USA vs. Italy: Americans Can't Afford to Take Upstart Italians Lightly

Maxwell OgdenCorrespondent IIIMarch 8, 2013

SCOTTSDALE, AZ - MARCH 07:  Lorenzo Avagnina #10 of Italy bats against Mexico during the ninth inning of the World Baseball Classic First Round Group D game at Salt River Fields at Talking Stick on March 7, 2013 in Scottsdale, Arizona. Italy defeated Mexico 6-5.  (Photo by Christian Petersen/Getty Images)
Christian Petersen/Getty Images

On Saturday, March 9, the U.S. men's national baseball team will play Italy in the World Baseball Classic. The world is inclined to believe Team USA will win rather handily.

Due to recent events, however, the Americans cannot afford to take the upstart Italians lightly.

Italy took the WBC by storm on Thursday, upsetting a heavily favored Mexico team by a score of 6-5. The win came after Mexico had built a 5-4 lead entering the ninth inning.

Tasked with overcoming San Francisco Giants closer Sergio Romo, the Italians struck with poise and confidence.

Anthony Rizzo of the Chicago Cubs drilled a ball to left field, finding daylight and getting it down in space. Stefano Desimoni and San Diego Padres outfielder Chris Denorfia rounded the basepath and came in to score.

Suddenly, Italy turned a 5-4 deficit into a 6-5 lead.

The rest is history.

The Italians received a scoreless ninth inning from Pittsburgh Pirates pitcher Jason Grilli. Thus, the Italians secured a victory, shocked the world and gained momentum—something the Americans must be aware of.

Italy may not be a team with star power, but it is made up of a significant number of MLB players. For instance, 23-year-old Rizzo is one of the league's fastest-rising first basemen.

In 2012, Rizzo hit .285/.342/.463 with 15 home runs and 48 RBI in 87 games for the Cubs.

At the top of the order, 2011 World Series hero Nick Punto is the type of clutch player who can alter the outcome of a game. Team USA's pitchers are likely wary of what Punto brings to the table.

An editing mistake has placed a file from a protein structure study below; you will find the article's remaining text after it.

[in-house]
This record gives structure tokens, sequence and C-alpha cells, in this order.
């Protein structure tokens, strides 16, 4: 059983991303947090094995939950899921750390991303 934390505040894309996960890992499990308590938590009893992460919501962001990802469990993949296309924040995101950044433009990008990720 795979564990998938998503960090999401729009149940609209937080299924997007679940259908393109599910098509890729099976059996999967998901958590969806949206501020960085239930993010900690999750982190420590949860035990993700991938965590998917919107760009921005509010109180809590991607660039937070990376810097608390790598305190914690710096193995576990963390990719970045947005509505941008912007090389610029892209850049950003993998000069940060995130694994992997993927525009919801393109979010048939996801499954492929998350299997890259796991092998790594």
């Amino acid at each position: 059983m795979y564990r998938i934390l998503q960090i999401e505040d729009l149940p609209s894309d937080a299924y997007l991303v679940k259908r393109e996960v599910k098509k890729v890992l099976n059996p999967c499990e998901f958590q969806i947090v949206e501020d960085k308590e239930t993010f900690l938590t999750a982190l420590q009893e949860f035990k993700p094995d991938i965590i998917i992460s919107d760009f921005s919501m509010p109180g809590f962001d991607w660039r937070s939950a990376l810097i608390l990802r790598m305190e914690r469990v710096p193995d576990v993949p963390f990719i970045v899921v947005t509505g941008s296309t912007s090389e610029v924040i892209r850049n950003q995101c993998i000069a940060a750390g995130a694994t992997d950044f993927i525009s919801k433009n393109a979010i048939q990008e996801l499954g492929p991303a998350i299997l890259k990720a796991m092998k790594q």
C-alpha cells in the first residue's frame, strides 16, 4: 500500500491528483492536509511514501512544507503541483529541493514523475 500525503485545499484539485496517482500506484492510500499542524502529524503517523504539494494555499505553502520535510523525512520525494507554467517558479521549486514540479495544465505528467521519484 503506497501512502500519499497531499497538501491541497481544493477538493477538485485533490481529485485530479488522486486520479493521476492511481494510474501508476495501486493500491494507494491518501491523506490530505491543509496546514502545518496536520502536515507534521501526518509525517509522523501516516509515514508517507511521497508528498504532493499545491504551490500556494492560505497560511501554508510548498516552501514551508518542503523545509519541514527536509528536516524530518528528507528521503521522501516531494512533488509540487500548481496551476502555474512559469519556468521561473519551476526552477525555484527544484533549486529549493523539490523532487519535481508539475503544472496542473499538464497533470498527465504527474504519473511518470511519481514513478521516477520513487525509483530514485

As for Chris Denorfia, he hit .293/.345/.451 in 130 games with the Padres last season. He's also a respected fielder and a quality baserunner.

In other words, Italy has the MLB talent to compete.

Talent is not the only reason USA must be cautious against Italy. More importantly, the Italians can stake a claim that the Americans cannot—they have nothing to lose.

If Italy fails to go deep into the World Baseball Classic, we will likely label it an expected result. If Italy is able to make a run, however, all parties involved stand for an improvement in public image.

As a result, Italy's fanbase will grow, respect levels will improve and opportunities for future employment in the MLB could arise.

Rizzo, particularly, has a chance to show he can anchor a lineup. Although this is hardly a make-or-break situation, he can set the pace for what could be a breakout season in 2013.

If he loses, however, he simply returns to being the Cubs' rising first baseman—nothing to lose, everything to gain.

This is what will make Italy such a dangerous out against Team USA.

Most of the Italian team resides in and comes from American cities. To secure a win over the U.S. would not only offer Italy a taste of revenge for being passed over but would also familiarize the audience with Italian players before the MLB season commences.

We're only in group play, but a win for Italy against Team USA could do wonders for the careers of those involved in this game. A loss, however, would do nothing but return the players to where they came from.

With a hungry team prepared to go to war with the U.S. at the WBC, it is imperative that the Americans do not take the Italians lightly.